From the age of six I was brought up in Queen’s College, Oxford with this building at the end of our garden.
The library is an exquisite Queen Anne edifice with an imposing stone eagle on the top. The eagle’s presence is explained by the college’s coat of arms, which is a shield with three red eagles on it. This is the coat of arms of the founder of the college Robert de Eglesfield (1341) and I assume the eagles were a pun on his name.
My bedroom was in the roof of the Provost’s Lodging’s and looked straight out at the eagle. It was the last thing I saw before I fell asleep each night.
Not long after we moved into the Lodgings, the eagle was struck by lightning in the middle of a spectacular thunderstorm. I was looking out of the window when it happened. It shattered and crashed down into our garden. It was odd that it was struck because we were surrounded by much higher spires: St Mary’s, the University church was not far away and that is the highest spire in the city centre and then there were the turrets of All Souls college and indeed the Queen’s chapel. But it was the eagle that attracted the lightning.
Perhaps it saw the opportunity to take flight and seized it.
What is it like to live in this city of birds and shadows? It is like being the offspring of a ghost and a hooligan
PHILIP PULLMAN ON OXFORD
It is an event from my childhood that is fixed firmly in my memory because I was upset and frightened by it. The following day I remember looking at all the pieces of it smashed on the paving stones and trying to hide the fact that I was crying. Some of it disappeared into my mother’s rockery, other bits were swept away.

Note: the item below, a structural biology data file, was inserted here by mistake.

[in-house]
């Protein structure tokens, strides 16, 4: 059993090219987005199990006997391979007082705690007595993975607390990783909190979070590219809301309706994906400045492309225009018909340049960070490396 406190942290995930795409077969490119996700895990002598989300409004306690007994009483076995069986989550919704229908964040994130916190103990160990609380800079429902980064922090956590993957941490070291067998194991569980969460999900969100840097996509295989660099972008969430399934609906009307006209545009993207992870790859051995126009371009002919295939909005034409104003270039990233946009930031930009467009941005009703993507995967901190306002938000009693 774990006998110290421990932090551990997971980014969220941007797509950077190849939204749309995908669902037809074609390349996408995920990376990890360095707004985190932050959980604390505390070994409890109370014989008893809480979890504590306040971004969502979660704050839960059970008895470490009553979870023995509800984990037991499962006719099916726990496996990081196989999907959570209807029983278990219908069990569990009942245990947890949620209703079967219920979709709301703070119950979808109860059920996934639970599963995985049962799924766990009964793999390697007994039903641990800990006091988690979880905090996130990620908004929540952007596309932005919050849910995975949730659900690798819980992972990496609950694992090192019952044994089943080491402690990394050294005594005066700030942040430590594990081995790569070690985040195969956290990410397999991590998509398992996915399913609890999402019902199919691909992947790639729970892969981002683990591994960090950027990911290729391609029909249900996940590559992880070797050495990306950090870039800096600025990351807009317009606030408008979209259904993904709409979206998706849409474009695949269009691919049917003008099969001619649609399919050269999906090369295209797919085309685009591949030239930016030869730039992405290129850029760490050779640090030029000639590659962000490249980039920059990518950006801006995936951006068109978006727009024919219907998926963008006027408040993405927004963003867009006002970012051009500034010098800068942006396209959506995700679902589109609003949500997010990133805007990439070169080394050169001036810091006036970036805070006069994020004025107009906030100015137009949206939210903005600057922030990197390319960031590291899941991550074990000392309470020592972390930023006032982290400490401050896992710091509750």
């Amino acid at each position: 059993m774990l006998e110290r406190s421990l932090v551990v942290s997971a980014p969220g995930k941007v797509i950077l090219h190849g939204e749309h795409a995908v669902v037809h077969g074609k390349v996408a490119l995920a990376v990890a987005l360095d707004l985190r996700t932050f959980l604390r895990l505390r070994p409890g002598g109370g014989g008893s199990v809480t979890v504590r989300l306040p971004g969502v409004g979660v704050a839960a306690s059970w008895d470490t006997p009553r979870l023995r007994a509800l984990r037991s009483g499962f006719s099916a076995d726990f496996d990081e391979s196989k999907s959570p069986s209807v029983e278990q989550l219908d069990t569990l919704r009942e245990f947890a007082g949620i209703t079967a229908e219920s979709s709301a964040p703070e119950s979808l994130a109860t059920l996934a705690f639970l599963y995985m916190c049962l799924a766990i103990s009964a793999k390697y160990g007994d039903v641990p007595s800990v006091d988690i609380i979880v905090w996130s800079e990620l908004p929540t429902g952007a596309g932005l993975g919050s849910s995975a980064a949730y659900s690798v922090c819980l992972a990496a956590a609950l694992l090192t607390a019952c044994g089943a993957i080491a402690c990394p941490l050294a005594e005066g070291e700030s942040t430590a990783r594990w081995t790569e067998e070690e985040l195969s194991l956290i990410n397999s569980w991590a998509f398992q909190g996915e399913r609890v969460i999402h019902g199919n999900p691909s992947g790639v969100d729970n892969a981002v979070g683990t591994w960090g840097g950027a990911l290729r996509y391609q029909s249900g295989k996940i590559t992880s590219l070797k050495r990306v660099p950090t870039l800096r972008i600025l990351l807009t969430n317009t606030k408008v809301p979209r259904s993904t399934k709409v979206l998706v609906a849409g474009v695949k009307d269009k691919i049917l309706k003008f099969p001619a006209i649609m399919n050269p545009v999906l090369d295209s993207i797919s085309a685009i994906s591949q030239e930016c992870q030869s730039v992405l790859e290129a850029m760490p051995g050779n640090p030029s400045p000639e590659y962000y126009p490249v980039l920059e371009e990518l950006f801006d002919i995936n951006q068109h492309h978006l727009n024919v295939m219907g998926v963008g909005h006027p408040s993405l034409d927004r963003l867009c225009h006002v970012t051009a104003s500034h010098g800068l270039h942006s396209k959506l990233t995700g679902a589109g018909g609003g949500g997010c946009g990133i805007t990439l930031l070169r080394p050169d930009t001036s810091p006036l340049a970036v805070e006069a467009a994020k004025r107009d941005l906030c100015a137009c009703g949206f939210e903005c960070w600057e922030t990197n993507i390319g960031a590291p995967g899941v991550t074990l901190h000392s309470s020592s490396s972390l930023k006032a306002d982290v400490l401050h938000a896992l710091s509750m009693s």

In time another eagle was carved and hoisted aloft, this time with the precaution of a lightning conductor running down its back. I remember how big the new one seemed, almost as tall as me, and I remember touching it before it was hoisted aloft. I thought no one was going to touch it for a long time once it was up there.
However, I never felt quite the same way about the new one.
On my desk I have part of the stone eagle that I saw being struck by lightning; a hand-sized piece of its wing that my mother kept. It reminds me of her and my father and of that old eagle that shattered.
Sometimes I imagine the old eagle is out there, surfing the currents above the Oxford spires, sometimes I imagine he might land on my window sill one night to reclaim this from me.
I have it here to remind me to retain a little bit of that magic from my childhood in my writing. After all, what are our imaginations for, if not for taking flight from time to time?
Do you have an object or touchstone that has a particular significance for you? What is it?